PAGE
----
“Oh he’ll grow out of it.”
In seven years, I’ve heard that more than I can count. But in seven years, there have been moments when I’ve thought “Nope. This isn’t a grow-out-of situation.” That thought is shortly followed by a story about how their child used to be afraid of some inane thing and how they were able to tell their child to just buck up and get over it. Good for them. That’s not how it works here.
Liam was officially diagnosed with an anxiety disorder last year and now I understand why fear and anxiety have been a far more constant presence in our lives than the lives of our friends. It certainly doesn’t mean that I’ve got everything under control, but I can see his reasoning behind our chaos much more clearly now.
For instance, we started Liam in swim lessons when he was two. He just started swimming this summer. In the space between then, he’s screamed and cried, clung to the wall, the instructor and myself. This year, he’s been doing private lessons and group lessons. In the last week, he’s had two panic attacks related to the pool. We keep working at it and have spent a great deal of time making goals and talking about how we are going to accomplish them.
Today, at the end of swim lessons, the lifeguards told the kids they were able to jump off the diving board. Every child except Liam jumped. At the end of his private lesson, his teacher again told him he was ready to jump. He walked over and I ruined it. I realized what was happening, wanted to catch it on camera and spooked him. He tried twice over the course of the next hour. Half of that time I spent treading water in the 12-foot deep end trying to provide the security he needed.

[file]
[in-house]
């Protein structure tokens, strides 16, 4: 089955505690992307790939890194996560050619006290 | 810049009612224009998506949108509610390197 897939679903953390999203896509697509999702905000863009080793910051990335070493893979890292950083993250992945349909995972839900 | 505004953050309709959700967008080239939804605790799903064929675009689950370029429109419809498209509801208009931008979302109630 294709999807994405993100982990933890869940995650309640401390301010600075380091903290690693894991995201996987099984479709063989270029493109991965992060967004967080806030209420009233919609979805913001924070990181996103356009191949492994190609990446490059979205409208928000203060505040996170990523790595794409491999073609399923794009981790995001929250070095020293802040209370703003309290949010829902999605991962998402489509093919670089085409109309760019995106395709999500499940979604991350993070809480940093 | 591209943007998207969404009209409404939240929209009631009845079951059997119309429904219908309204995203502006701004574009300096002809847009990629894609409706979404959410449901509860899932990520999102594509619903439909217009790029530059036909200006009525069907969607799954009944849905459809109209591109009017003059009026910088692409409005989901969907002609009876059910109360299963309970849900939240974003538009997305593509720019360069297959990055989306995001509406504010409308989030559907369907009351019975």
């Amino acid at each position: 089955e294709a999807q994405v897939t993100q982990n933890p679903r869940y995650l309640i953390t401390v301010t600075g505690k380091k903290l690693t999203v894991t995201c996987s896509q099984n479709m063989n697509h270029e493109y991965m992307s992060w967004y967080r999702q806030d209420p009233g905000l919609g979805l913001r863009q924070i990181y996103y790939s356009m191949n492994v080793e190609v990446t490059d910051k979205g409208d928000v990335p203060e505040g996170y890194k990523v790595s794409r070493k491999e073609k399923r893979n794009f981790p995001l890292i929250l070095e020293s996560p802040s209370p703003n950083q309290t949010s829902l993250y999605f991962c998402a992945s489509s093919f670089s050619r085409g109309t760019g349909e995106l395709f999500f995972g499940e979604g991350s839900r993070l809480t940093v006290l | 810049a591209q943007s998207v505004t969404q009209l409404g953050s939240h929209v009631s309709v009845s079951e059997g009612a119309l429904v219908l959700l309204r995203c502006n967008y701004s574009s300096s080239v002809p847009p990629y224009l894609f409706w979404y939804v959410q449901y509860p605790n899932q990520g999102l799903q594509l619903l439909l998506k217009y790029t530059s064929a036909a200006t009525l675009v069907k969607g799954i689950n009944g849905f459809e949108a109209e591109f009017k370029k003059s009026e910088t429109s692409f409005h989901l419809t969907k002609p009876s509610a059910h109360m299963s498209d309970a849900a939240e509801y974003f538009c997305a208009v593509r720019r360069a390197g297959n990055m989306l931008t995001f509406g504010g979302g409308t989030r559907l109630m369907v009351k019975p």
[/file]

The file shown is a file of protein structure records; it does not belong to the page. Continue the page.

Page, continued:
After supper we returned to the pool, this time with Liam saying he was ready to jump. Ready to jump for him meant an additional 15 minutes of him standing on the edge of the diving board shaking and trying to work up the nerve to jump while we filmed. And cheered. And encouraged.
He did it. It took years of encouragement… this is not hyperbole, we’ve been working to get him to jump for years. A little girl did not get to jump because he took so long and her mom wanted to leave. The pool’s diving coach got into the water and waited for him for almost ten minutes.
When you have a child with an anxiety disorder, every little challenge that is met graciously by a stranger is a beautiful moment. I’ve had many moments of frustration and embarrassment, but tonight, I watched two lifeguards show my son love. He looks so normal that people see his fearful expressions as him being spoiled or whiny. They don’t hear his whispered fears in between the sobs. They don’t realize how wiped out he is from the effort to even try. He can’t see his hands shaking in fear.
Today, Liam jumped off the diving board. I asked him if he wanted to do it again. He said no. And it’s ok. When he’s ready to, it won’t be his first time. He’s already done for the first time. Sometimes, the first time is the hardest. And I have it on video for him to relive whenever he wants.